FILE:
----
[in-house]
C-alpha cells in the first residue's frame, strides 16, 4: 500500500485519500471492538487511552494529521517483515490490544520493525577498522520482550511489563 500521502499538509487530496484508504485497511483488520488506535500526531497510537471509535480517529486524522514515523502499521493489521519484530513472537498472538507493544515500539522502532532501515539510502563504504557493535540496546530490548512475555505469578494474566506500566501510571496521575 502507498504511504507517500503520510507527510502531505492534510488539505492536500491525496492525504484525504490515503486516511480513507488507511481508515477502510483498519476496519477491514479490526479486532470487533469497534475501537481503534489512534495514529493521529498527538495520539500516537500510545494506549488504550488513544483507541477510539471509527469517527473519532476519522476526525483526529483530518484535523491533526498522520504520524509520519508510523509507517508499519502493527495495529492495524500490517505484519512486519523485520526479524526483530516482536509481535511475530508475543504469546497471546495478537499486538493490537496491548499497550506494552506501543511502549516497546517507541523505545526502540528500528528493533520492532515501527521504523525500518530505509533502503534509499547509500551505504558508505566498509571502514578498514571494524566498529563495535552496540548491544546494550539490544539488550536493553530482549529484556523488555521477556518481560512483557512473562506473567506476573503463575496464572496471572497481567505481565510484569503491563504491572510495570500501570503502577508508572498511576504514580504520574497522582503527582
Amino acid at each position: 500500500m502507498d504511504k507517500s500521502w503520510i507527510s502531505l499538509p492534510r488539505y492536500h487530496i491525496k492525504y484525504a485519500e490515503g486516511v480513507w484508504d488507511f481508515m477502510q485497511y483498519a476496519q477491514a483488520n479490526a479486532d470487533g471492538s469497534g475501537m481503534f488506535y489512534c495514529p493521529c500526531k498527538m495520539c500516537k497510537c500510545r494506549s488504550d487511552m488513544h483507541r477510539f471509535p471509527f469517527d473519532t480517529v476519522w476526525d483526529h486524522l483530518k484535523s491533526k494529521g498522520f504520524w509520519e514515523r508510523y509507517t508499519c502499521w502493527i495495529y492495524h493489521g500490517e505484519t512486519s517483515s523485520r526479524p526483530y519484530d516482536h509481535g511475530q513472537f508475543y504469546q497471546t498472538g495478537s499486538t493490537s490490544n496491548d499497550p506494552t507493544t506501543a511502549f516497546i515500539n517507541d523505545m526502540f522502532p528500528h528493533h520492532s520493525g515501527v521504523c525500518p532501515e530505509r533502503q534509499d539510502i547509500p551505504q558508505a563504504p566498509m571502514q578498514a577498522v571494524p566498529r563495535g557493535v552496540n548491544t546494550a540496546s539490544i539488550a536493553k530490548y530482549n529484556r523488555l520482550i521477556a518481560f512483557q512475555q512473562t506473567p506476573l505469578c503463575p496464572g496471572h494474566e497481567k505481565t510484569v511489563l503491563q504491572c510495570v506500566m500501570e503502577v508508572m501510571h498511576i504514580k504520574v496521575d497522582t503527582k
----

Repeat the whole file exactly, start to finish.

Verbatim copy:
[in-house]
C-alpha cells in the first residue's frame, strides 16, 4: 500500500485519500471492538487511552494529521517483515490490544520493525577498522520482550511489563 500521502499538509487530496484508504485497511483488520488506535500526531497510537471509535480517529486524522514515523502499521493489521519484530513472537498472538507493544515500539522502532532501515539510502563504504557493535540496546530490548512475555505469578494474566506500566501510571496521575 502507498504511504507517500503520510507527510502531505492534510488539505492536500491525496492525504484525504490515503486516511480513507488507511481508515477502510483498519476496519477491514479490526479486532470487533469497534475501537481503534489512534495514529493521529498527538495520539500516537500510545494506549488504550488513544483507541477510539471509527469517527473519532476519522476526525483526529483530518484535523491533526498522520504520524509520519508510523509507517508499519502493527495495529492495524500490517505484519512486519523485520526479524526483530516482536509481535511475530508475543504469546497471546495478537499486538493490537496491548499497550506494552506501543511502549516497546517507541523505545526502540528500528528493533520492532515501527521504523525500518530505509533502503534509499547509500551505504558508505566498509571502514578498514571494524566498529563495535552496540548491544546494550539490544539488550536493553530482549529484556523488555521477556518481560512483557512473562506473567506476573503463575496464572496471572497481567505481565510484569503491563504491572510495570500501570503502577508508572498511576504514580504520574497522582503527582
Amino acid at each position: 500500500m502507498d504511504k507517500s500521502w503520510i507527510s502531505l499538509p492534510r488539505y492536500h487530496i491525496k492525504y484525504a485519500e490515503g486516511v480513507w484508504d488507511f481508515m477502510q485497511y483498519a476496519q477491514a483488520n479490526a479486532d470487533g471492538s469497534g475501537m481503534f488506535y489512534c495514529p493521529c500526531k498527538m495520539c500516537k497510537c500510545r494506549s488504550d487511552m488513544h483507541r477510539f471509535p471509527f469517527d473519532t480517529v476519522w476526525d483526529h486524522l483530518k484535523s491533526k494529521g498522520f504520524w509520519e514515523r508510523y509507517t508499519c502499521w502493527i495495529y492495524h493489521g500490517e505484519t512486519s517483515s523485520r526479524p526483530y519484530d516482536h509481535g511475530q513472537f508475543y504469546q497471546t498472538g495478537s499486538t493490537s490490544n496491548d499497550p506494552t507493544t506501543a511502549f516497546i515500539n517507541d523505545m526502540f522502532p528500528h528493533h520492532s520493525g515501527v521504523c525500518p532501515e530505509r533502503q534509499d539510502i547509500p551505504q558508505a563504504p566498509m571502514q578498514a577498522v571494524p566498529r563495535g557493535v552496540n548491544t546494550a540496546s539490544i539488550a536493553k530490548y530482549n529484556r523488555l520482550i521477556a518481560f512483557q512475555q512473562t506473567p506476573l505469578c503463575p496464572g496471572h494474566e497481567k505481565t510484569v511489563l503491563q504491572c510495570v506500566m500501570e503502577v508508572m501510571h498511576i504514580k504520574v496521575d497522582t503527582k